Sunday, August 02, 2009

AFP(!) reports Taipei Trade Office in Canberra Supports PRC Film Festival Boycott

AFP reports on the Chinese toddler temper tantrum at Canberra over a film festival because an Uighur leader opposed to PRC colonialism in Xinjiang is visiting Australia....
Chinese hackers crashed the website of Australia's biggest film festival, organisers said on Saturday, escalating tensions over a visit here by the exiled leader of the Uighur minority.

Online bookings for the Melbourne International Film Festival had to be shut down after the site was bombarded with phony purchases which resulted in the entire program being sold out, said festival spokeswoman Asha Holmes.

A Chinese citizen living in the United States had alerted organisers to the viral campaign, which originated from a website in China titled "A Call to Action to All Chinese People", said Holmes.

The site explained how to set up a fake profile to buy tickets, and aimed to crash the festival's site in protest against its screening of "Ten Conditions of Love" and its hosting of the documentary's subject, Uighur leader Rebiya Kadeer.
Stay classy, Chinese people!

However, from the Taiwan perspective, this is the kicker:
China has labelled the US-based Muslim minority leader a "criminal" and accuses her of masterminding the July 5 Xinjiang riots that left at least 197 people dead and 1,600 injured.

Canberra has rebuffed Chinese objections to the visit by Kadeer, saying she is not a "terrorist" and there is no reason to exclude her.

All Chinese language films were withdrawn from the festival in protest, and Hong Kong and Taipei's trade offices both pulled their sponsorship.
What? Taipei pulled out of the festival? This is not in other news reports of the attacks and the boycott (see WaPo and The Age). Moreover, a Taiwan Trade and Economic Office (TECO) in Australia press release dated the 28th (Tuesday) says:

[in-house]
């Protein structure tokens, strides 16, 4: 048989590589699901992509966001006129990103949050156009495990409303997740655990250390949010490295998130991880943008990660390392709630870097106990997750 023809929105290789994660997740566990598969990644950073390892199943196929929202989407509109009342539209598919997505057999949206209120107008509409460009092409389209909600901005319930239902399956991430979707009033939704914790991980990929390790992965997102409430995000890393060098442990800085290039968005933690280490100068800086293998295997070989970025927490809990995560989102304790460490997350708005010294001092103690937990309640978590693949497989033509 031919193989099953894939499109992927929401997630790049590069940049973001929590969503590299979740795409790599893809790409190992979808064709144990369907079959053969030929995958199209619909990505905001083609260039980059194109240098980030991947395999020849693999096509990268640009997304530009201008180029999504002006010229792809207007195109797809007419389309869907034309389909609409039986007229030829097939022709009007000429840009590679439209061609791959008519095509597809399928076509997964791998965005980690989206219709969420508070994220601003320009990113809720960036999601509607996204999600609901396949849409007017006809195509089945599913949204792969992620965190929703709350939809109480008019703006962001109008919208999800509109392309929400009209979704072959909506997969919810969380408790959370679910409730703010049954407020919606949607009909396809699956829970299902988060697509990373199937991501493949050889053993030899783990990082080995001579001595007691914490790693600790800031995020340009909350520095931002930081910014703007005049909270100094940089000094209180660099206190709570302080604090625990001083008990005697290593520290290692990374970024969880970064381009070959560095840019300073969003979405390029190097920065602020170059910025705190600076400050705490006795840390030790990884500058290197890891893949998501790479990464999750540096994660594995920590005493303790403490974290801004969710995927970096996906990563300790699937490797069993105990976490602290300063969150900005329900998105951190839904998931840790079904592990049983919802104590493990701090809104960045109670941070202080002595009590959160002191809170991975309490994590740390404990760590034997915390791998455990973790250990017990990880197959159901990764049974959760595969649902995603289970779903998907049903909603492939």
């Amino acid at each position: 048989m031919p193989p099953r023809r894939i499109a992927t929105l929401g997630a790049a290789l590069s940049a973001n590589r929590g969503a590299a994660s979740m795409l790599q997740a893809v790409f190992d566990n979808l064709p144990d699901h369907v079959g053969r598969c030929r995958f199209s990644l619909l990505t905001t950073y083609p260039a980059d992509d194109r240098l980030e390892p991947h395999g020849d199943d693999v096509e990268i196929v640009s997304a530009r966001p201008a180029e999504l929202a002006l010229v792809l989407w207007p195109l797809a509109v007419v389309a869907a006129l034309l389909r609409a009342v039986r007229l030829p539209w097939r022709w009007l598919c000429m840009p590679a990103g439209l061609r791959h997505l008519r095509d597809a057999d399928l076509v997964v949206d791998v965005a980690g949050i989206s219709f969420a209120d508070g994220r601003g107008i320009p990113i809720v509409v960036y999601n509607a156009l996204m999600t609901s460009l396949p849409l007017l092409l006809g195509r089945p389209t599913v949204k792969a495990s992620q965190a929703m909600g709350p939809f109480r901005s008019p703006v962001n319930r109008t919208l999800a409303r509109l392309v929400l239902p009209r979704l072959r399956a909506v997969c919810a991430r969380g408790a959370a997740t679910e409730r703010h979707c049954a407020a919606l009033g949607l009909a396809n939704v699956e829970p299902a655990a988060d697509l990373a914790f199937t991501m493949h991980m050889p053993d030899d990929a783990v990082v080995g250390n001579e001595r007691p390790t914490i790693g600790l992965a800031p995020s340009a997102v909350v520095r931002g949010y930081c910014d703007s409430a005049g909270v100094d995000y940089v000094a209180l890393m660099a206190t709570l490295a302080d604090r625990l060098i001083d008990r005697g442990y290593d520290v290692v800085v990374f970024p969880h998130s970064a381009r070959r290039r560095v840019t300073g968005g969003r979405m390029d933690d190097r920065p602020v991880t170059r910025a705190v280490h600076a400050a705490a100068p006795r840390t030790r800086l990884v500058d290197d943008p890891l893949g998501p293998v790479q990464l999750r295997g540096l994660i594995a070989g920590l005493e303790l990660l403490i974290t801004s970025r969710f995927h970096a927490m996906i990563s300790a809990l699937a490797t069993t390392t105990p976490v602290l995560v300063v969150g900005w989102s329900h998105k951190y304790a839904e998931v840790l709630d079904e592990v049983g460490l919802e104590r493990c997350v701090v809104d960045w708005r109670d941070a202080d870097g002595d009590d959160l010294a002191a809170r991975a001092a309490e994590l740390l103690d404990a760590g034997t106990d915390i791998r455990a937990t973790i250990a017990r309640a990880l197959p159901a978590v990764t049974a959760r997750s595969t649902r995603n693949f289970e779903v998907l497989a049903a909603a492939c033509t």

The Taipei Economic and Cultural Office in Australia (TECO) is very surprised and regretful to hear that the distributing company of the film entitled “Miao Miao”, namely Fortissimo Films, which is based in Hong Kong, has decided to withdraw the screening of “Miao Miao”, directed by Taiwanese Cheng Hsiao-Tse.

The withdrawal is due to the recent boycott made by the authorities of the Chinese People’s Republic which controls Hong Kong, against the Melbourne International Film Festival. This has nothing to do with Taiwan which is in support of the continuous participation of the film and the freedom of expression and human rights.

The TECO regards that the arts is a special medium that should be above politics and free from political dictation. The TECO firmly believes that it is wrong to boycott this international cultural event because of political differences. The TECO feels very disappointed that the Australian public will be unable to have the opportunity to enjoy viewing “Miao Miao”.

However, there are two Taiwan short films, namely “Joyce Agape” and “The Pursuit of What Was”, that will still be participating in the Melbourne International Film Festival.

The TECO will continue to give their full support to the Melbourne International Film Festival, and hopes to introduce more Taiwan films to this event in the future.

As far as I can see, there have been no updates at the TECO site on this issue since Tuesday. Hence the AFP report appears to be false.

A Hong Kong distributor withdrew a Taiwanese film as part of the PRC's classy boycott of a film festival, is what happened. The TECO announcement says it is wrong to boycott a film festival. Hard to imagine they turned around and boycotted it after saying that.

UPDATE: TECO sent this around to people it had invited to screen the film:
We regret to inform that the film "Miao Miao" has been forced to cancel on 29 July at 12:30 pm for the complaint from China. As China claims that part of the fund of the film "Miao Miao" was from Hongkong P/L, so it could not join the Melbourne film festival as a Taiwanese film.

We apologize for any of the inconvience it causes and thank you for your support in this matter.